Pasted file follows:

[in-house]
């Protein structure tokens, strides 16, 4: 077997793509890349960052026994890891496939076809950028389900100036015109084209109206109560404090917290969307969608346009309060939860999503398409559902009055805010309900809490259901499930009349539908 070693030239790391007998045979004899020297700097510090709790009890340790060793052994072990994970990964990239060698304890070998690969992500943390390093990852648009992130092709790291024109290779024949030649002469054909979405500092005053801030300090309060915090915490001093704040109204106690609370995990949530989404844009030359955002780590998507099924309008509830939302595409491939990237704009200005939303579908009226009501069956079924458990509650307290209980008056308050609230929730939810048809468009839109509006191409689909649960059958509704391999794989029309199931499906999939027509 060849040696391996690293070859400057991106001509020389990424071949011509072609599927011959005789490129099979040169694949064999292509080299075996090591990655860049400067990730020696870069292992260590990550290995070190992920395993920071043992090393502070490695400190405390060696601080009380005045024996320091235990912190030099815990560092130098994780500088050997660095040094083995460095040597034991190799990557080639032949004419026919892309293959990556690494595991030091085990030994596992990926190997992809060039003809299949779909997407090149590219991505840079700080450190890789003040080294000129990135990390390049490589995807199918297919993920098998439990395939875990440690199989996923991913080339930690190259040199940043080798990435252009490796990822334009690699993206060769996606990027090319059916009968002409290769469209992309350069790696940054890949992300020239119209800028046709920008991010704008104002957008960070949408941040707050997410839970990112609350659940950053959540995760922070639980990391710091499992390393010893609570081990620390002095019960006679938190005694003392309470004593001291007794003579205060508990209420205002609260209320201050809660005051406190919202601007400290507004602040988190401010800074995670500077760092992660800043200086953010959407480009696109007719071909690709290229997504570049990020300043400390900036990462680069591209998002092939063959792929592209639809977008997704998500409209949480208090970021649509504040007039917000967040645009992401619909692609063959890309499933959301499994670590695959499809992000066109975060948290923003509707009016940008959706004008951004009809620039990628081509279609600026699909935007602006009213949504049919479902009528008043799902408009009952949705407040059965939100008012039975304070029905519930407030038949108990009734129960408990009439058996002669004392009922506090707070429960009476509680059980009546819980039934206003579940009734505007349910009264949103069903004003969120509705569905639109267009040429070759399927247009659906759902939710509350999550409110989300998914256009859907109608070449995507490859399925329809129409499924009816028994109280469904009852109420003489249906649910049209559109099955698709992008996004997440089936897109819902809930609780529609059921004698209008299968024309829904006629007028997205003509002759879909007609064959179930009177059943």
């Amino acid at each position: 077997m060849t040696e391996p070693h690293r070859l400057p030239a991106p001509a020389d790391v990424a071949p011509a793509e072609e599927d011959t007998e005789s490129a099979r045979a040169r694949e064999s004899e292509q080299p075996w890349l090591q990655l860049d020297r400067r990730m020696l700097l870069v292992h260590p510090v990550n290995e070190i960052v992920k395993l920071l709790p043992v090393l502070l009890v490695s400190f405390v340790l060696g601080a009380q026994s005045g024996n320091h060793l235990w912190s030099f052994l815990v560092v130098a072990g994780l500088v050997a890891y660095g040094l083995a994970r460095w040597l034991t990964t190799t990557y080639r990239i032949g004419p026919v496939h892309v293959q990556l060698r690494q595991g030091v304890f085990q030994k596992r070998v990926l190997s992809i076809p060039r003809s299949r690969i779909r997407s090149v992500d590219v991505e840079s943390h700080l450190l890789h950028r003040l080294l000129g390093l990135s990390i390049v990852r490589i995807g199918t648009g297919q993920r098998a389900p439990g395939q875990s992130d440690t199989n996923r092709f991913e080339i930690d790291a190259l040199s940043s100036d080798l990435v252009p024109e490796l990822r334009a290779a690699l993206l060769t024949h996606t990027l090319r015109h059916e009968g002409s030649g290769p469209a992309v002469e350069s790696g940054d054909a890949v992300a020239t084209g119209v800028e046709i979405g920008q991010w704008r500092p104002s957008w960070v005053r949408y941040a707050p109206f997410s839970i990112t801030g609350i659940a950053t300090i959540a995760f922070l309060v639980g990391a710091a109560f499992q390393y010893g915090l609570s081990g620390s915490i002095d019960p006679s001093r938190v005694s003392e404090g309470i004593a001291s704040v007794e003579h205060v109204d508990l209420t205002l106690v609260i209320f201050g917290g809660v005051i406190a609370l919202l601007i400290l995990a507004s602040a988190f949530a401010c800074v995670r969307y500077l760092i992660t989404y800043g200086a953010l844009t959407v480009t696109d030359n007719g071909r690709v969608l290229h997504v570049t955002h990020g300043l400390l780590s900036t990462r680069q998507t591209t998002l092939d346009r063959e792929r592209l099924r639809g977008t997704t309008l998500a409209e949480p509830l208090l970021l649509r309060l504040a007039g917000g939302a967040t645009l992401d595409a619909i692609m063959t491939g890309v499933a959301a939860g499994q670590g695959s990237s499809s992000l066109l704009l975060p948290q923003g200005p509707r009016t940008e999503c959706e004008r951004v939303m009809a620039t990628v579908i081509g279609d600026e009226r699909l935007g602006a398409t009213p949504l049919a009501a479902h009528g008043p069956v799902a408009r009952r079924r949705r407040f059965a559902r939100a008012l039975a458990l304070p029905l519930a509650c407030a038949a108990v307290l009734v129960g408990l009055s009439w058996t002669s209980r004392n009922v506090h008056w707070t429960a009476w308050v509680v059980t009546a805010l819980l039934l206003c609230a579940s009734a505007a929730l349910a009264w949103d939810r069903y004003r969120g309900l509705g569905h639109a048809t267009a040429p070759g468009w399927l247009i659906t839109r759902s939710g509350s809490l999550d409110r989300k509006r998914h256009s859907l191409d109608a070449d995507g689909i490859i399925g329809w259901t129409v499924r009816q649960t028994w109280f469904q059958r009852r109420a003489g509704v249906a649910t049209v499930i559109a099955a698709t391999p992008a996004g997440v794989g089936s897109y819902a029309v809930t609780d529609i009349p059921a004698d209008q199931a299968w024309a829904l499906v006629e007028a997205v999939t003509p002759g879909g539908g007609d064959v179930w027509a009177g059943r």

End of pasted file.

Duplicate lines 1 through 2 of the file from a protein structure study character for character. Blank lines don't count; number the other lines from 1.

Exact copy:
[in-house]
């Protein structure tokens, strides 16, 4: 077997793509890349960052026994890891496939076809950028389900100036015109084209109206109560404090917290969307969608346009309060939860999503398409559902009055805010309900809490259901499930009349539908 070693030239790391007998045979004899020297700097510090709790009890340790060793052994072990994970990964990239060698304890070998690969992500943390390093990852648009992130092709790291024109290779024949030649002469054909979405500092005053801030300090309060915090915490001093704040109204106690609370995990949530989404844009030359955002780590998507099924309008509830939302595409491939990237704009200005939303579908009226009501069956079924458990509650307290209980008056308050609230929730939810048809468009839109509006191409689909649960059958509704391999794989029309199931499906999939027509 060849040696391996690293070859400057991106001509020389990424071949011509072609599927011959005789490129099979040169694949064999292509080299075996090591990655860049400067990730020696870069292992260590990550290995070190992920395993920071043992090393502070490695400190405390060696601080009380005045024996320091235990912190030099815990560092130098994780500088050997660095040094083995460095040597034991190799990557080639032949004419026919892309293959990556690494595991030091085990030994596992990926190997992809060039003809299949779909997407090149590219991505840079700080450190890789003040080294000129990135990390390049490589995807199918297919993920098998439990395939875990440690199989996923991913080339930690190259040199940043080798990435252009490796990822334009690699993206060769996606990027090319059916009968002409290769469209992309350069790696940054890949992300020239119209800028046709920008991010704008104002957008960070949408941040707050997410839970990112609350659940950053959540995760922070639980990391710091499992390393010893609570081990620390002095019960006679938190005694003392309470004593001291007794003579205060508990209420205002609260209320201050809660005051406190919202601007400290507004602040988190401010800074995670500077760092992660800043200086953010959407480009696109007719071909690709290229997504570049990020300043400390900036990462680069591209998002092939063959792929592209639809977008997704998500409209949480208090970021649509504040007039917000967040645009992401619909692609063959890309499933959301499994670590695959499809992000066109975060948290923003509707009016940008959706004008951004009809620039990628081509279609600026699909935007602006009213949504049919479902009528008043799902408009009952949705407040059965939100008012039975304070029905519930407030038949108990009734129960408990009439058996002669004392009922506090707070429960009476509680059980009546819980039934206003579940009734505007349910009264949103069903004003969120509705569905639109267009040429070759399927247009659906759902939710509350999550409110989300998914256009859907109608070449995507490859399925329809129409499924009816028994109280469904009852109420003489249906649910049209559109099955698709992008996004997440089936897109819902809930609780529609059921004698209008299968024309829904006629007028997205003509002759879909007609064959179930009177059943």